Groupon (NASDAQ:GRPN) created a category.
The site pioneered daily flash deals, and in some ways, its recent struggles were a byproduct of its success. After Groupon proved the model, it faced competition from a variety of sources, including local newspapers, knock-off websites, and a daily deals app from Amazon.com.
That's not an unfamiliar pattern. One pioneer paves the way, and then, an entire industry drowns when too many players jump into the market -- call it the "self-serve frozen yogurt effect". Now that the mania has ended and rivals like Amazon have shuttered their services, this question for Groupon remains: Is a turnaround possible?
Not surprisingly, Rich Williams, an Amazon veteran and the company's new CEO, believes that the company has a lot going for it despite the struggles that have sent its stock price plummeting this year.
"It's a big task but it's an exciting one," he told GeekWire in a recent interview. He continued:
We're the clear leader in our space. It's been a bumpy road, but smooth roads are pretty rare for pioneers and we're clearly in that space. We're pioneering on local, we've learned some tough lessons and have had our fair share of lumps along the way but I've also said, especially to our team internally, "We should not apologize for things that we've tried and that haven't perfectly worked."
That's the optimistic attitude of a new CEO, and it's pretty much what Williams has to say. What remains to be seen is if the public still wants what Groupon is selling.
A tough marketplace
Groupon is built around local daily deals. It does sell travel packages and some merchandise, but it defines its business in its 2014 annual report around the localized daily deal model. "We operate online local commerce marketplaces throughout the world that connect merchants to consumers by offering goods and services at a discount," the company wrote.
And, as you can see from the chart below, Groupon still did the bulk of its gross billing in local deals in 2014.
As you can see, the company has grown sales even while its stock price has fallen. That raises the question of whether consumers have truly tired of daily deals, or if the market had just become too crowded.
The new CEO believes the market for its products -- specifically daily deals -- is still strong, and he wrote in a recent blog post that the idea that "deals are dead" is "tired and not supported".
Deals are core to who we are as a company, and we're not running away from them -- not by a long shot. Deals have helped us build the largest transactional platform of its kind in dozens of countries around the globe and a loved brand.
Williams is essentially sticking with the current business model, but he's not naive to the challenges facing his company. In the blog post, he clearly blames some of Groupon's woes on media perception, which becomes public perception. He also believes the company has been judged on the faulty premise that "no one can win local".
He acknowledged that local is a hard business that has claimed many victims but pointed out that Groupon has had successes and failures locally and is now "the unquestioned leader at this point".
A question of perception
The biggest point Williams made in his post was an attempt to refute the idea that Groupon isn't growing and will soon go out of business.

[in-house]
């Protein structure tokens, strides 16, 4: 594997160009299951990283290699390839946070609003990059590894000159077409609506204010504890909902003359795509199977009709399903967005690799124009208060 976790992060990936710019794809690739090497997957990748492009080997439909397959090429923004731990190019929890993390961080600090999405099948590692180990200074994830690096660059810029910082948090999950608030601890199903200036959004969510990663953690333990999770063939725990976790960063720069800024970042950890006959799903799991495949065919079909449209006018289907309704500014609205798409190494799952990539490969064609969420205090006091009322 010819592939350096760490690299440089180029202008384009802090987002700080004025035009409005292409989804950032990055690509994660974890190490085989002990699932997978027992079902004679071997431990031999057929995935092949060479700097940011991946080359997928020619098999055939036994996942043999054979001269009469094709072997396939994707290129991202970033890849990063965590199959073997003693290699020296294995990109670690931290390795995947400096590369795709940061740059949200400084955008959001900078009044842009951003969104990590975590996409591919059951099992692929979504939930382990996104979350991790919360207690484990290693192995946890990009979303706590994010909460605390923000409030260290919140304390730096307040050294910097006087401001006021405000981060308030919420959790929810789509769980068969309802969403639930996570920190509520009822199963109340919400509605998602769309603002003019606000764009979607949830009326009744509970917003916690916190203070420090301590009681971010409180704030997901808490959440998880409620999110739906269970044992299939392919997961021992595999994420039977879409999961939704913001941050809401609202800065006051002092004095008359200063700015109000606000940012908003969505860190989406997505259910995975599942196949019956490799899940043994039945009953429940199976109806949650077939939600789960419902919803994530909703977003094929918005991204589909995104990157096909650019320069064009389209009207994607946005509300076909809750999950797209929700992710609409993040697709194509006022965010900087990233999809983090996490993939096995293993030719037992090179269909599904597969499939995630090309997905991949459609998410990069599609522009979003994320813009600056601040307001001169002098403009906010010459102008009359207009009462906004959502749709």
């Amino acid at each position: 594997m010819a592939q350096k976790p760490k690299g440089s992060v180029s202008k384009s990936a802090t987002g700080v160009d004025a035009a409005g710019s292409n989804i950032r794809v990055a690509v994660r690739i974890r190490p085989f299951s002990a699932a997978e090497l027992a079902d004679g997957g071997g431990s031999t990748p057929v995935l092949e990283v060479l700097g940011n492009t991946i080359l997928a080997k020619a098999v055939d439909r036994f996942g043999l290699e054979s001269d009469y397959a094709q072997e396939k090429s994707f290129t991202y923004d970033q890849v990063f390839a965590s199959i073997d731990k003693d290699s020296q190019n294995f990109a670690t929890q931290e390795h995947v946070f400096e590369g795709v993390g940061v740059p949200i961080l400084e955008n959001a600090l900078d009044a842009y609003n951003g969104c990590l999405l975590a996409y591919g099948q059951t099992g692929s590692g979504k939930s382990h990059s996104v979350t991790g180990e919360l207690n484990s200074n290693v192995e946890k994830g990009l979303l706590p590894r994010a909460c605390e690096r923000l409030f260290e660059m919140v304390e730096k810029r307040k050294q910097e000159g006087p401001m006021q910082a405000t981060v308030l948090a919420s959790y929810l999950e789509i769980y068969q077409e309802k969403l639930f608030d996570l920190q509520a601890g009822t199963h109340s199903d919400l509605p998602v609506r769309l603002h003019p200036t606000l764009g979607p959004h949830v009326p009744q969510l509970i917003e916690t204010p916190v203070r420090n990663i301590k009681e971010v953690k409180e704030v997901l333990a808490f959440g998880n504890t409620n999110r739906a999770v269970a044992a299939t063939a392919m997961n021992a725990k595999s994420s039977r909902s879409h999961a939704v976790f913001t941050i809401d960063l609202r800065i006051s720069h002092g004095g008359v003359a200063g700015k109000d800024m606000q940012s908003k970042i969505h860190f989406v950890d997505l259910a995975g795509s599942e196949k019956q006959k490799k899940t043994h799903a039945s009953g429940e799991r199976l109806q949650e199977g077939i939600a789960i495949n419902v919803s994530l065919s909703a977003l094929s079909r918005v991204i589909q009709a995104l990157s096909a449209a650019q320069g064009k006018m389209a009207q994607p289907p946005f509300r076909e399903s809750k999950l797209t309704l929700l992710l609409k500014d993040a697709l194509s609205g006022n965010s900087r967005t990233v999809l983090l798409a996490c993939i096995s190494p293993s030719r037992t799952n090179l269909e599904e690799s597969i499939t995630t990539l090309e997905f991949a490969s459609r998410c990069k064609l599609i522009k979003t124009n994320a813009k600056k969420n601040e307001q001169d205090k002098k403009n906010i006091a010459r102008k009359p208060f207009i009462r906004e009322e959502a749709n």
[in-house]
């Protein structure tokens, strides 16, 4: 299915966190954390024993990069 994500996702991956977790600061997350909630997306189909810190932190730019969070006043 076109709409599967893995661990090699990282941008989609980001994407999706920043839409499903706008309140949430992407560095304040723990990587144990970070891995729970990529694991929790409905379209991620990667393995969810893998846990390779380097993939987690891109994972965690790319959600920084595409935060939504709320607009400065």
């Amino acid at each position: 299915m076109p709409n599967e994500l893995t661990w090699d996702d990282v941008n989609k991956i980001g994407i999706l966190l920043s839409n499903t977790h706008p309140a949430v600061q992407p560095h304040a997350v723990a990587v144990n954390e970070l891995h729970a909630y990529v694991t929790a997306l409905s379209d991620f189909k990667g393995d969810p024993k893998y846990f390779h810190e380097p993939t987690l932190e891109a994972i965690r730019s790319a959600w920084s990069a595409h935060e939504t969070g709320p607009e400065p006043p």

"On one hand, this is just lazy. On the other, that this is misunderstood is largely on us," he wrote of people who make these points:
We've definitely grown: since going public, we've grown billings and revenue by over 90%; we've had seven consecutive quarters of double-digit billings growth in North America; we've doubled our customers over the past five years; we've increased the number of deals on our platform by 500x since we went public in 2011; etc.; etc.
The problem, he acknowledged, is that the company has not consistently met the expectations it has set. To change that, the CEO wrote, his company needs to capitalize on its opportunities.
A recipe to win?
In addition to citing the strength of his team, Williams believes Groupon can capitalize on its strong user base of nearly 50 million customers globally and over one million merchant partners. He also noted that even with all of its stumbles, the company has "a strong underlying model with a simple value prop that works for both consumers and merchants".
He pointed to three ways the company could leverage its experience, successes, and failures:
- Change its marketing strategy to attract new customers to its services. "Investment in new customers isn't a nice-to-have for a business at our stage, it's a requirement," he wrote.
- Continue to streamline and simplify its business, which may mean leaving or finding partners in countries where it can't reach scale.
- Drop consumer electronics, which are high revenue and low margin.
All of this makes sense, but Williams' success may come down to whether all of Groupon's failed competitors burned out the market for daily deals. That's possible, but it seems more likely that the company will profit from being one of the last men standing in a once-crowded space.
It might take a while for consumers to return (it takes a while after you get sick of frozen yogurt to want it again), but it's hard to picture a world where people won't want deals. At its core, Groupon is a good idea, and its recent failures were at least partly explained by an overwhelming amount of competition in the space.
That competition has largely disappeared, and Williams' tenure as CEO should benefit from that.
Daniel Kline has no position in any stocks mentioned. He often buys and forgets to use Groupons. The Motley Fool owns shares of and recommends Amazon.com. Try any of our Foolish newsletter services free for 30 days. We Fools may not all hold the same opinions, but we all believe that considering a diverse range of insights makes us better investors. The Motley Fool has a disclosure policy.